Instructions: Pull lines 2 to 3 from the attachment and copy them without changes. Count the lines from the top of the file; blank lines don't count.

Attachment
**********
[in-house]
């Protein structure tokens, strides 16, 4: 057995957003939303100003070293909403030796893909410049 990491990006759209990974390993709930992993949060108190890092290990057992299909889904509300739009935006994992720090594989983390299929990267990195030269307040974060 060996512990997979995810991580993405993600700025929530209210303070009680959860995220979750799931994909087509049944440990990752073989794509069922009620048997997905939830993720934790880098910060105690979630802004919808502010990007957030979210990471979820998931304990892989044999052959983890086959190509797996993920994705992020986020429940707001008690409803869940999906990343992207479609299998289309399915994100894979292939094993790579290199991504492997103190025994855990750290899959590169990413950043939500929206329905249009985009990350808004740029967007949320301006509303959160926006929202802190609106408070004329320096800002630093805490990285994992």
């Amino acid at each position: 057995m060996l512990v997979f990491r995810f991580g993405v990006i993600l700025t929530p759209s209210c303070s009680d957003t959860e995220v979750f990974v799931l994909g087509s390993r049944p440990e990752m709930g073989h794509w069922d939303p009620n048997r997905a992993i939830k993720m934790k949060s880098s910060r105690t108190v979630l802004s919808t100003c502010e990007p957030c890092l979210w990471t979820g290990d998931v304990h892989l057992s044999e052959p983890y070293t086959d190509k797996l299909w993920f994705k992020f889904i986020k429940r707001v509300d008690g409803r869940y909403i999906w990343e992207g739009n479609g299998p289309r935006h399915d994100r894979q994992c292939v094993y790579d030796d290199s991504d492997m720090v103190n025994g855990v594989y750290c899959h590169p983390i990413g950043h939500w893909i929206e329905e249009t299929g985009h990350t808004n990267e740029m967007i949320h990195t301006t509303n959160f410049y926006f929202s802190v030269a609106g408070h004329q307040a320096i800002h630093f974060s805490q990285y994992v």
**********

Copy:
């Protein structure tokens, strides 16, 4: 057995957003939303100003070293909403030796893909410049 990491990006759209990974390993709930992993949060108190890092290990057992299909889904509300739009935006994992720090594989983390299929990267990195030269307040974060 060996512990997979995810991580993405993600700025929530209210303070009680959860995220979750799931994909087509049944440990990752073989794509069922009620048997997905939830993720934790880098910060105690979630802004919808502010990007957030979210990471979820998931304990892989044999052959983890086959190509797996993920994705992020986020429940707001008690409803869940999906990343992207479609299998289309399915994100894979292939094993790579290199991504492997103190025994855990750290899959590169990413950043939500929206329905249009985009990350808004740029967007949320301006509303959160926006929202802190609106408070004329320096800002630093805490990285994992």
């Amino acid at each position: 057995m060996l512990v997979f990491r995810f991580g993405v990006i993600l700025t929530p759209s209210c303070s009680d957003t959860e995220v979750f990974v799931l994909g087509s390993r049944p440990e990752m709930g073989h794509w069922d939303p009620n048997r997905a992993i939830k993720m934790k949060s880098s910060r105690t108190v979630l802004s919808t100003c502010e990007p957030c890092l979210w990471t979820g290990d998931v304990h892989l057992s044999e052959p983890y070293t086959d190509k797996l299909w993920f994705k992020f889904i986020k429940r707001v509300d008690g409803r869940y909403i999906w990343e992207g739009n479609g299998p289309r935006h399915d994100r894979q994992c292939v094993y790579d030796d290199s991504d492997m720090v103190n025994g855990v594989y750290c899959h590169p983390i990413g950043h939500w893909i929206e329905e249009t299929g985009h990350t808004n990267e740029m967007i949320h990195t301006t509303n959160f410049y926006f929202s802190v030269a609106g408070h004329q307040a320096i800002h630093f974060s805490q990285y994992v």